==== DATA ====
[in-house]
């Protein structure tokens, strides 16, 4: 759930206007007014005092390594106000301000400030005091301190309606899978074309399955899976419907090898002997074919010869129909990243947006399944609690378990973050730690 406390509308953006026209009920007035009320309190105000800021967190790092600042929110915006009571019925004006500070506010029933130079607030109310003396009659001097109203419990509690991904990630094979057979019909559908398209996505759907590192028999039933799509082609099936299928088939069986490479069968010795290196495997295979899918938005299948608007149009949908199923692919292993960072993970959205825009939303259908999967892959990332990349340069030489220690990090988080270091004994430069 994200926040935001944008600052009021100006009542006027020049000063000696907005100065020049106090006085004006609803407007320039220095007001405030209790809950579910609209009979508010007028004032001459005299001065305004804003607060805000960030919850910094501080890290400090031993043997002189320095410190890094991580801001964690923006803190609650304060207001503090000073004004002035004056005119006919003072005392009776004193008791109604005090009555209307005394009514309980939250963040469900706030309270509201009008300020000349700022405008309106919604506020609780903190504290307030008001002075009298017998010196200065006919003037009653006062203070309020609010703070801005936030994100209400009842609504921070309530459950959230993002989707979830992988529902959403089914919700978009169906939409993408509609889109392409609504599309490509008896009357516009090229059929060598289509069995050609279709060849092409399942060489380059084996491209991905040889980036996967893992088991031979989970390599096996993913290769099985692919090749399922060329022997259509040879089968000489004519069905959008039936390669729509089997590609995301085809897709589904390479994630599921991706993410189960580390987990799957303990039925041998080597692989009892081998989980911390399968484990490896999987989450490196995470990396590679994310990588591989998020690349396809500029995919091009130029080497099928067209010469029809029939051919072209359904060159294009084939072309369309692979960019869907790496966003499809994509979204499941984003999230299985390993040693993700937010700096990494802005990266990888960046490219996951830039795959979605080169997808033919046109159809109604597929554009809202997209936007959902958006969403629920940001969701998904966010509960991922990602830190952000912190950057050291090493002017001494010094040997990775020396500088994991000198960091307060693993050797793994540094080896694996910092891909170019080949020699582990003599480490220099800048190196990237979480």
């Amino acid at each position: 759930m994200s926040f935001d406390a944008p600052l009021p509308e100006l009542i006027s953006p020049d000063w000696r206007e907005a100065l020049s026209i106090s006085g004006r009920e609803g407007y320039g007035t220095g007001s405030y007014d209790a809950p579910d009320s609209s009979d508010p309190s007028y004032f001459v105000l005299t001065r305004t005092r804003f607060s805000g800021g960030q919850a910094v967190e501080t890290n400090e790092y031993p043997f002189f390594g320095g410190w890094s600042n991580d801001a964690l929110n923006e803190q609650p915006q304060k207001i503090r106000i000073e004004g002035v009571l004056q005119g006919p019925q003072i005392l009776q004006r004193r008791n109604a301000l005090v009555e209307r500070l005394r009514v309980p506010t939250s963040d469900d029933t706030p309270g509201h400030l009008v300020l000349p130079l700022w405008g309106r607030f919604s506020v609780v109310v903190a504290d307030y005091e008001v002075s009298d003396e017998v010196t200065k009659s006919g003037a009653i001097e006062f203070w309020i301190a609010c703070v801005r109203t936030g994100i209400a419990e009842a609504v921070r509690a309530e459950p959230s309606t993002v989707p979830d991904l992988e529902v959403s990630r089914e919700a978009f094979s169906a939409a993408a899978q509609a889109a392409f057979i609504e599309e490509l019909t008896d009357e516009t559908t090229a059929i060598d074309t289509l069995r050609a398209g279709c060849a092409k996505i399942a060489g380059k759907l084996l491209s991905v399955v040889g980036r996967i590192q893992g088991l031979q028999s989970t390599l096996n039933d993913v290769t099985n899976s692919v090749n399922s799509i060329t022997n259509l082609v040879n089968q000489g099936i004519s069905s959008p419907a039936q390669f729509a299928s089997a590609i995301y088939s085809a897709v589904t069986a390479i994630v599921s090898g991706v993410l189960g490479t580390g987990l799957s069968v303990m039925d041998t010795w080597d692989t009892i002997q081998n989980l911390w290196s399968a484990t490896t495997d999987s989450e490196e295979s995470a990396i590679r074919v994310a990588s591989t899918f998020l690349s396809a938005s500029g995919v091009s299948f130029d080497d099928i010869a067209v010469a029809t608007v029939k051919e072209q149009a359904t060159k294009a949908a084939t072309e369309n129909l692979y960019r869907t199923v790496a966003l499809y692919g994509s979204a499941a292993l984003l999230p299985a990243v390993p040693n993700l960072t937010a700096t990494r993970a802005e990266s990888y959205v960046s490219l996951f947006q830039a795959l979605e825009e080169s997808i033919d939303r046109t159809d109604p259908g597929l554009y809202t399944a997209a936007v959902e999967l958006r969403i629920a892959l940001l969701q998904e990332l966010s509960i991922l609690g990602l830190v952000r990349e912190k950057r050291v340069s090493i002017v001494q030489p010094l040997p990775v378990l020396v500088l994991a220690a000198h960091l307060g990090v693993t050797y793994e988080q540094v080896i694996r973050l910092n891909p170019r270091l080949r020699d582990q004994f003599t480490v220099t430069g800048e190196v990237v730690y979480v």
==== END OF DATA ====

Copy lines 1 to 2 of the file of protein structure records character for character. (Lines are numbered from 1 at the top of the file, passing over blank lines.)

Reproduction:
[in-house]
């Protein structure tokens, strides 16, 4: 759930206007007014005092390594106000301000400030005091301190309606899978074309399955899976419907090898002997074919010869129909990243947006399944609690378990973050730690 406390509308953006026209009920007035009320309190105000800021967190790092600042929110915006009571019925004006500070506010029933130079607030109310003396009659001097109203419990509690991904990630094979057979019909559908398209996505759907590192028999039933799509082609099936299928088939069986490479069968010795290196495997295979899918938005299948608007149009949908199923692919292993960072993970959205825009939303259908999967892959990332990349340069030489220690990090988080270091004994430069 994200926040935001944008600052009021100006009542006027020049000063000696907005100065020049106090006085004006609803407007320039220095007001405030209790809950579910609209009979508010007028004032001459005299001065305004804003607060805000960030919850910094501080890290400090031993043997002189320095410190890094991580801001964690923006803190609650304060207001503090000073004004002035004056005119006919003072005392009776004193008791109604005090009555209307005394009514309980939250963040469900706030309270509201009008300020000349700022405008309106919604506020609780903190504290307030008001002075009298017998010196200065006919003037009653006062203070309020609010703070801005936030994100209400009842609504921070309530459950959230993002989707979830992988529902959403089914919700978009169906939409993408509609889109392409609504599309490509008896009357516009090229059929060598289509069995050609279709060849092409399942060489380059084996491209991905040889980036996967893992088991031979989970390599096996993913290769099985692919090749399922060329022997259509040879089968000489004519069905959008039936390669729509089997590609995301085809897709589904390479994630599921991706993410189960580390987990799957303990039925041998080597692989009892081998989980911390399968484990490896999987989450490196995470990396590679994310990588591989998020690349396809500029995919091009130029080497099928067209010469029809029939051919072209359904060159294009084939072309369309692979960019869907790496966003499809994509979204499941984003999230299985390993040693993700937010700096990494802005990266990888960046490219996951830039795959979605080169997808033919046109159809109604597929554009809202997209936007959902958006969403629920940001969701998904966010509960991922990602830190952000912190950057050291090493002017001494010094040997990775020396500088994991000198960091307060693993050797793994540094080896694996910092891909170019080949020699582990003599480490220099800048190196990237979480």